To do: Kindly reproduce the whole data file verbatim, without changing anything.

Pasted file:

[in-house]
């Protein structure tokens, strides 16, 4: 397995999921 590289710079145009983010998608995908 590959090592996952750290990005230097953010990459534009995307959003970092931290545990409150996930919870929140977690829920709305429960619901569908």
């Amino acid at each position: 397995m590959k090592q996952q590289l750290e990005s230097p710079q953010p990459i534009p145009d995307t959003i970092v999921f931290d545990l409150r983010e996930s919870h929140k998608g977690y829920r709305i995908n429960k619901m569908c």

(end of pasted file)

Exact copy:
[in-house]
């Protein structure tokens, strides 16, 4: 397995999921 590289710079145009983010998608995908 590959090592996952750290990005230097953010990459534009995307959003970092931290545990409150996930919870929140977690829920709305429960619901569908």
């Amino acid at each position: 397995m590959k090592q996952q590289l750290e990005s230097p710079q953010p990459i534009p145009d995307t959003i970092v999921f931290d545990l409150r983010e996930s919870h929140k998608g977690y829920r709305i995908n429960k619901m569908c």